For those who have not yet seen it, there’s a new Israeli project to get people to read one chapter of the Bible a day (five days a week).
You can find it at http://www.929.org.il/.
It’s an all-Hebrew site, but there’s also an icon you can click to hear the chapter read in Hebrew — useful for those who know (or can learn) to read the Hebrew alphabet.
Once you create a log-in, you can click the קראתי button to say you’ve read that day’s chapter
(though you can’t “stay signed in” when you visit next). [That’s been fixed and you can now stay signed in.] If you sign in and click the button, the site will keep track of what you’ve read. This is the end of the 2nd week of the project, so they are on Genesis 10. It should not be too hard to catch up if you are just starting.
If you read Hebrew fluently, there are a lot of interesting-looking articles on the site, and some fine graphics.
You can read more about it in this article from the Jerusalem Post. The co-head of the project is Binyamin Lau, who is somewhat well-known. (The other co-head is a woman named Gal Gabbai whom I’ve not heard of.)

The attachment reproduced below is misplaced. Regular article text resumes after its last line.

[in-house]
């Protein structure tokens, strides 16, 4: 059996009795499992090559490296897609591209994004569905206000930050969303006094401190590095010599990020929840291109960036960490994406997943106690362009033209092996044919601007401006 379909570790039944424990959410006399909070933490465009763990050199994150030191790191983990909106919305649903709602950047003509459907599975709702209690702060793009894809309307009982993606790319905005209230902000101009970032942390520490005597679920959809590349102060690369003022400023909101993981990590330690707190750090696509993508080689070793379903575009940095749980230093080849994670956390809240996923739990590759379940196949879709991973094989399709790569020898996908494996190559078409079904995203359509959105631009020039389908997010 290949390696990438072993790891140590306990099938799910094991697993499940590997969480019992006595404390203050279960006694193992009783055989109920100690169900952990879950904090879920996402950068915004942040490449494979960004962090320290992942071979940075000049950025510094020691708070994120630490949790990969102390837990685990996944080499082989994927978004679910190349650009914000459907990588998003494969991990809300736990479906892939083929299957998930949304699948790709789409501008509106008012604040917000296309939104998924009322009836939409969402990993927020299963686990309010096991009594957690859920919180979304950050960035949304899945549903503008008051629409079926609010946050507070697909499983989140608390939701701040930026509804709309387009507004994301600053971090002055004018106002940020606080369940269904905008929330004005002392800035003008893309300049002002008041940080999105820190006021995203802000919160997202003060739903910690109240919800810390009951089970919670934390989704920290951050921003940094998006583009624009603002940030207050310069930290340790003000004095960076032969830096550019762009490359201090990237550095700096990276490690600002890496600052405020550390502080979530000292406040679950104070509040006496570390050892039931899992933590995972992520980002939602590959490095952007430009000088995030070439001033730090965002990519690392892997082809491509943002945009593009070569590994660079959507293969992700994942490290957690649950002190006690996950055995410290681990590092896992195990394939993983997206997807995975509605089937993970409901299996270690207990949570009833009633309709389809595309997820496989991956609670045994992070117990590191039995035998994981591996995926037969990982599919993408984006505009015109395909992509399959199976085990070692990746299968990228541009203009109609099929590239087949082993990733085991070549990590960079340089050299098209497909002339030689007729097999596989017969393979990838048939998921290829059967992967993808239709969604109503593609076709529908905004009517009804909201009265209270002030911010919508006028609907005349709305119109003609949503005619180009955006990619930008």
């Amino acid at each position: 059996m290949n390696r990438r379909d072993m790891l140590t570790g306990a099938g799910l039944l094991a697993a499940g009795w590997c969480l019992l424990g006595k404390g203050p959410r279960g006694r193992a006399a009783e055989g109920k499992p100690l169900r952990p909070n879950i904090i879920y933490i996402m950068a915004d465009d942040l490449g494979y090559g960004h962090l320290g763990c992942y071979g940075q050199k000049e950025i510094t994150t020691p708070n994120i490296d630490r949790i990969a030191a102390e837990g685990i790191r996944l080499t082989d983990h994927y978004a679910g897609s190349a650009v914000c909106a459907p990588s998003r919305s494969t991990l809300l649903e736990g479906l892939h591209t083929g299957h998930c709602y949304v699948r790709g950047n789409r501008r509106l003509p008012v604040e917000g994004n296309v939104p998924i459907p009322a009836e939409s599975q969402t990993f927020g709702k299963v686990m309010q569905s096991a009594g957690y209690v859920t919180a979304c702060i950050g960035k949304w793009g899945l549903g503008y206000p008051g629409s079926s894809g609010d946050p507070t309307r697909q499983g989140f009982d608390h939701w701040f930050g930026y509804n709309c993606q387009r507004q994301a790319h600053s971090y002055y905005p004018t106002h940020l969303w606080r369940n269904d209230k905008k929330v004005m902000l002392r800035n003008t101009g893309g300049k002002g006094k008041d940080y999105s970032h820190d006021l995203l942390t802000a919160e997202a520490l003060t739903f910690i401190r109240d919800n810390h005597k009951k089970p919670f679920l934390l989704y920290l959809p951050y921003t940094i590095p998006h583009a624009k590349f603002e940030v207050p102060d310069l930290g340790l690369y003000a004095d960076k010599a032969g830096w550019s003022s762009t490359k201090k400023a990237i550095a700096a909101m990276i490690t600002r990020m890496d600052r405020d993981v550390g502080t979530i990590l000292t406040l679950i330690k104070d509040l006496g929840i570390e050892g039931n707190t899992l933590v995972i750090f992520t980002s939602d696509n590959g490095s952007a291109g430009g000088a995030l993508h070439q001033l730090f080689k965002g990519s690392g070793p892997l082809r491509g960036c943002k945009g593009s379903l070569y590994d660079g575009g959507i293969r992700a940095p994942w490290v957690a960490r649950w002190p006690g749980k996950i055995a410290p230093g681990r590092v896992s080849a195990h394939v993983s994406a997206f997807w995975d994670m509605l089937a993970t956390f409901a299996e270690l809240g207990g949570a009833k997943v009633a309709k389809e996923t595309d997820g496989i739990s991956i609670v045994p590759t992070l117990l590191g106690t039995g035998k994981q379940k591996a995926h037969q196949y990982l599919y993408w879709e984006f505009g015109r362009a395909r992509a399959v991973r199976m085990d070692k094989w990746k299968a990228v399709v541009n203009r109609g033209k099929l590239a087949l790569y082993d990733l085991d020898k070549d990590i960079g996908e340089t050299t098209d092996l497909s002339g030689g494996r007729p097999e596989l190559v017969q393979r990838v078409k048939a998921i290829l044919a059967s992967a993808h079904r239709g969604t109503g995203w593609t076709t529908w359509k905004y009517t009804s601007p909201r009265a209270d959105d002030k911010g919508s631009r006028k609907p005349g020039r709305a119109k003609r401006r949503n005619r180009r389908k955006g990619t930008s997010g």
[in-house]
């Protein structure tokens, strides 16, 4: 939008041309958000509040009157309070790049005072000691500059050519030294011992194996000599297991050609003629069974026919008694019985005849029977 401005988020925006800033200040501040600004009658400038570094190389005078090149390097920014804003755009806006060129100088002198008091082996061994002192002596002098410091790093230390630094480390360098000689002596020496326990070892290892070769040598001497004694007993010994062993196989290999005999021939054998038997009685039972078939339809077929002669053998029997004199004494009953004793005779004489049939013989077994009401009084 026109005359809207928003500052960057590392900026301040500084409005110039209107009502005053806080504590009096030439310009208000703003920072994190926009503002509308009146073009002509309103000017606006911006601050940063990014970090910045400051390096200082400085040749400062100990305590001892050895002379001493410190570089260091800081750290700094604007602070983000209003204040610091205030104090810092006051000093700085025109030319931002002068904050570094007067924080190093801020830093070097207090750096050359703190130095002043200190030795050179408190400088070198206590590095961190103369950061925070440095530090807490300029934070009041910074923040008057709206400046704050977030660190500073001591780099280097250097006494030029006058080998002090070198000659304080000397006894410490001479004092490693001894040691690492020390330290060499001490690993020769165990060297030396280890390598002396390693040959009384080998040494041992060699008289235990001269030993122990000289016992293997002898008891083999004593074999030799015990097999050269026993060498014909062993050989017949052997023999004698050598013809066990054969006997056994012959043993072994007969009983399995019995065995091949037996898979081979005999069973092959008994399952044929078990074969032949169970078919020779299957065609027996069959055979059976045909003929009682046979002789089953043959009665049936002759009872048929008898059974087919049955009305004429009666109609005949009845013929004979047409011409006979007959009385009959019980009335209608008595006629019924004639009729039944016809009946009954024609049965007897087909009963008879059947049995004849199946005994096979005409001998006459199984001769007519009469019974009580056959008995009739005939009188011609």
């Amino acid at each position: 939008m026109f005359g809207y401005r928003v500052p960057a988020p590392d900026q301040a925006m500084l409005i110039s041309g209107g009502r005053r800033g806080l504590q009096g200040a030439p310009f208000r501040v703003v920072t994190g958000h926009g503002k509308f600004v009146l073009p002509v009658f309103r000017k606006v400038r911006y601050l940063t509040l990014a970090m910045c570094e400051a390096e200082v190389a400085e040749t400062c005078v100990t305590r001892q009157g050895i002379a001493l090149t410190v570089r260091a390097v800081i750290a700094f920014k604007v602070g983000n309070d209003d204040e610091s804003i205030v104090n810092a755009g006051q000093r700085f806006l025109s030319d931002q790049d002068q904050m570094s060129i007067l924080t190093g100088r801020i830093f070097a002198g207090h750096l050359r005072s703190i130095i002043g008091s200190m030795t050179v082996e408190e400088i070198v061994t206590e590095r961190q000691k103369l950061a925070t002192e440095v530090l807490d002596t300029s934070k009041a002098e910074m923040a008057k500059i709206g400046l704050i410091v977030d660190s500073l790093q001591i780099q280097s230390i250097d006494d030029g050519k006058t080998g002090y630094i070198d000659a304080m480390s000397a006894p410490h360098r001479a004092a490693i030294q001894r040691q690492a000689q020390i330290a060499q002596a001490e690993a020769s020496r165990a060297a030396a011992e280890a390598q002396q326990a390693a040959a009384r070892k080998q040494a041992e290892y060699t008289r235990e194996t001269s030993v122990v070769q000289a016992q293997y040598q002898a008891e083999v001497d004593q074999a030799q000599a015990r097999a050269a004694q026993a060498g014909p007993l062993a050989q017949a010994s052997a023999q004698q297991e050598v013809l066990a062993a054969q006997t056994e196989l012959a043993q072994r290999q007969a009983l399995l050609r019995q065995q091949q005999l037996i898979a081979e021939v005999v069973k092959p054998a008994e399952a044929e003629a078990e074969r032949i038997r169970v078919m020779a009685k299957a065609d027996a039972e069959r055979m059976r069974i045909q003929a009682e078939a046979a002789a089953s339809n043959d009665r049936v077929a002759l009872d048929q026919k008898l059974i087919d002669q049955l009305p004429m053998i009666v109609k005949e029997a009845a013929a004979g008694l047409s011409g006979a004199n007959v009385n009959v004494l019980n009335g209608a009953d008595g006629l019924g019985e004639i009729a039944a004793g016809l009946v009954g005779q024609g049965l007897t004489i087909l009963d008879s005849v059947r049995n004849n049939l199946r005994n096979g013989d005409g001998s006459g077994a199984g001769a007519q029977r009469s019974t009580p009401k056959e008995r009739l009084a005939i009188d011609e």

Take the article with a grain of salt, however:
Professors Avigdor Shinan and Yair Zakovitz who engaged in a demonstration of Biblical polemics demonstrated another Biblical connection with Hanukka in that the first night of Hanukka falls on the 25th of Kislev and there are 25 words in the Hebrew version of the first verse of Genesis.
The reporter screwed up; Shinan and Zakovitz certainly did not make this elementary mistake. (See my review of their book here.) It’s sad even that an Israeli newspaper could print something so egregiously wrong. I guess this project is desperately needed…
As I mentioned in my Biblicist’s Holiday post, for a while I read the Bible every day, finishing it from cover to cover 6 or 8 times. I started doing so again a year or so ago, but dropped off the pace. Now I will add this daily chapter to my two mishnayot a day (from the Blackman Hebrew-English edition, available online in PDF format—h/t Ricky Hidary) and my short slice of Talmud.
If you can figure out how the “25 words” mistake happened, please leave a comment (or e-mail the Bible Guy).
Update from Menahem Mendel. Apparently reading the Bible has already started to spur controversy…
Update from Tablet.